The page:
In One Eye

Friday, July 29, 2005
 
Two items from this morning's Courant's op-ed page:

First, Molly Ivins notes what little we know about John Roberts:
He's defended the often violent Operation Rescue. He went to Florida to advise Gov. Jeb Bush during the 2000 election recount. Other Federalists, Timothy Flanigan (who's now in confirmation hearings for deputy attorney general) and Ted Olson (who became solicitor general of the United States) signed on to the brief to convince the Supremes to stop the count in Florida and install Bush. It's all classic right-wing judicial activism - the very "activism" they complain bitterly about if it doesn't fit their radical agenda.
She's also perturbed about the White House's refusal to release documents related to Roberts' tenure as a government lawyer.
Excuuuuuse me, that is public record. Roberts worked for us, he was paid by the taxpayers. This is not a matter of national security. Where does this White House get off pulling this kind of stuff? Right away, it looks like they're trying to cover something up. Lawyer-client privilege? Are they nuts? Of course we're entitled to know what the man's public record is.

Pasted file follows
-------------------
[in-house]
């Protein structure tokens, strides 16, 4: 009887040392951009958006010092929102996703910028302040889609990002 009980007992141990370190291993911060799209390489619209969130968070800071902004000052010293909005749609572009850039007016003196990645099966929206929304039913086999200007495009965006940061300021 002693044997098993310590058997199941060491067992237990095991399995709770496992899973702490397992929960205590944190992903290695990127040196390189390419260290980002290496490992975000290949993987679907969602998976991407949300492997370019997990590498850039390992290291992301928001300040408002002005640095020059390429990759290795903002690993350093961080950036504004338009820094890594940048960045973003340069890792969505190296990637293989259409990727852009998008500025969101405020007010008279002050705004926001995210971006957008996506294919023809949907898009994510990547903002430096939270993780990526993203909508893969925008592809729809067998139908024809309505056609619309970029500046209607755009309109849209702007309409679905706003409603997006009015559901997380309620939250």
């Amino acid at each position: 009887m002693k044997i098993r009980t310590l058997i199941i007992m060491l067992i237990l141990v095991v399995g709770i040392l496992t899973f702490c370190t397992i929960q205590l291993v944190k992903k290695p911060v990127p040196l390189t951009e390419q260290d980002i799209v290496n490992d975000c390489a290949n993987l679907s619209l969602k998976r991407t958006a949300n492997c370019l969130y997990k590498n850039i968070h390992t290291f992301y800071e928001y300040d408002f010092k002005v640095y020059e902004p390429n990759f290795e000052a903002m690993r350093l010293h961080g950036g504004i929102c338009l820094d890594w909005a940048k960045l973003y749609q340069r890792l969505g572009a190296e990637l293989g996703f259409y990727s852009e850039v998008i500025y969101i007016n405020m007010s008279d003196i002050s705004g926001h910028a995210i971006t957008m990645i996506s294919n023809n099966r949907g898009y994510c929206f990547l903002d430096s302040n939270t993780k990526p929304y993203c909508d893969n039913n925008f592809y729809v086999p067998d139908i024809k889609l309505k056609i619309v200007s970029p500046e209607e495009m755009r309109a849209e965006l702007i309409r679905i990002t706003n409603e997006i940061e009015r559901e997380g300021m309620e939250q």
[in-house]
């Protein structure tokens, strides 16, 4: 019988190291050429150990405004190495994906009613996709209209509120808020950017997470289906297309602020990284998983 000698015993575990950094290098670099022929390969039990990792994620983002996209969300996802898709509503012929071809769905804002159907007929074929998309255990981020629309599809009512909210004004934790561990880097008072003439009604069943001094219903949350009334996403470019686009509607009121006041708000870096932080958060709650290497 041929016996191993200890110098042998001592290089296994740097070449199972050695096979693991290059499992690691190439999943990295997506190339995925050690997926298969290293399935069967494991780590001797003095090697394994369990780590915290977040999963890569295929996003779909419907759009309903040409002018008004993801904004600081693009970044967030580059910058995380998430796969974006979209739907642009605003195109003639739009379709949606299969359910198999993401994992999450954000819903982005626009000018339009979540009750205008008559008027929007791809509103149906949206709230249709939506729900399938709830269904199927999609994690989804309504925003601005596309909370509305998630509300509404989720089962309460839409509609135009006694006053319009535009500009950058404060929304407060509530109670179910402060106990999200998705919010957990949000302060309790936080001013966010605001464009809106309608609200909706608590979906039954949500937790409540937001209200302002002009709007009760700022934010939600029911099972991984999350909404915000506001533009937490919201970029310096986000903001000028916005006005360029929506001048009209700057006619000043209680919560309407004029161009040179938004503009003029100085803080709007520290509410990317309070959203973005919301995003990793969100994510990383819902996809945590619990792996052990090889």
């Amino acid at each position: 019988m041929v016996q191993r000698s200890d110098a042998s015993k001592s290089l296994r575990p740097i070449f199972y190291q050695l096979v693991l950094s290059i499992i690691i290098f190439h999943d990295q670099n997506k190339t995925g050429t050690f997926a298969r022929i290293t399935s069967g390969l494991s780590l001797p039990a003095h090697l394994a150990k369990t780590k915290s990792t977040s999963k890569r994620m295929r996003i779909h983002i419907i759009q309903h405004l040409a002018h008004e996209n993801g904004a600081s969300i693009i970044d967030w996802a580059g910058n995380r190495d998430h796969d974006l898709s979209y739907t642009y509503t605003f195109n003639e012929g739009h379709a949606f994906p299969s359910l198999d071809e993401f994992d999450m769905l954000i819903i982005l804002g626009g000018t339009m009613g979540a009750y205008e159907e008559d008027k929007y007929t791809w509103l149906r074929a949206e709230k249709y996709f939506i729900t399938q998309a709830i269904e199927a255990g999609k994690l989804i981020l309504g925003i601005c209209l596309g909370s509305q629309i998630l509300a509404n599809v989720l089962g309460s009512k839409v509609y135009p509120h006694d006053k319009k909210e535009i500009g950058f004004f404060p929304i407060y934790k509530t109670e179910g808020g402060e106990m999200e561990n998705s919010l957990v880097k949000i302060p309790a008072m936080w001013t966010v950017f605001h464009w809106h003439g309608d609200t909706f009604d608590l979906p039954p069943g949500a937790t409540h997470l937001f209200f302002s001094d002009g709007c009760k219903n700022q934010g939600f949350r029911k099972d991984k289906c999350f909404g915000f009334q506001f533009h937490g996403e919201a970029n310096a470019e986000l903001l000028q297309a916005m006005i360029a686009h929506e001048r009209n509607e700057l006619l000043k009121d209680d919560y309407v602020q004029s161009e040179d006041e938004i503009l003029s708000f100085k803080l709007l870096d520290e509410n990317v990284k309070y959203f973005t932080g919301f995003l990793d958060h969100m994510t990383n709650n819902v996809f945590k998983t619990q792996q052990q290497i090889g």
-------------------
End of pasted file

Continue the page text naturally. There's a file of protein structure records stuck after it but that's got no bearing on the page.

Meanwhile, a teacher from a private school in southern New Jersey bemoans his lot.
[J]ust about now, midsummer, my family hits a depression.

Early in June, fiscal growth slows and spending comes to a near halt. I do teach summer school, but the pay rate is less than half my normal salary.

Sure, we tuck some money under the mattress throughout the school year for the rainy day that is June, July and August, but that little cushion has a funny way of losing its stuffing every time we change the sheets. "Wouldn't it be nice if," begins the conversation.

"We'll just take a little," it continues. "We'll make sure to replace it," we vow. The cushion ends up being just about enough to cover the bills. There are no extras.
Given that evidently the author's wife has chosen not to work, that he probably lives in school-provided housing, that his children no doubt go to this fairly exclusive school for reduced rates, if they pay any tuition at all, the newspaper is bound to get letters.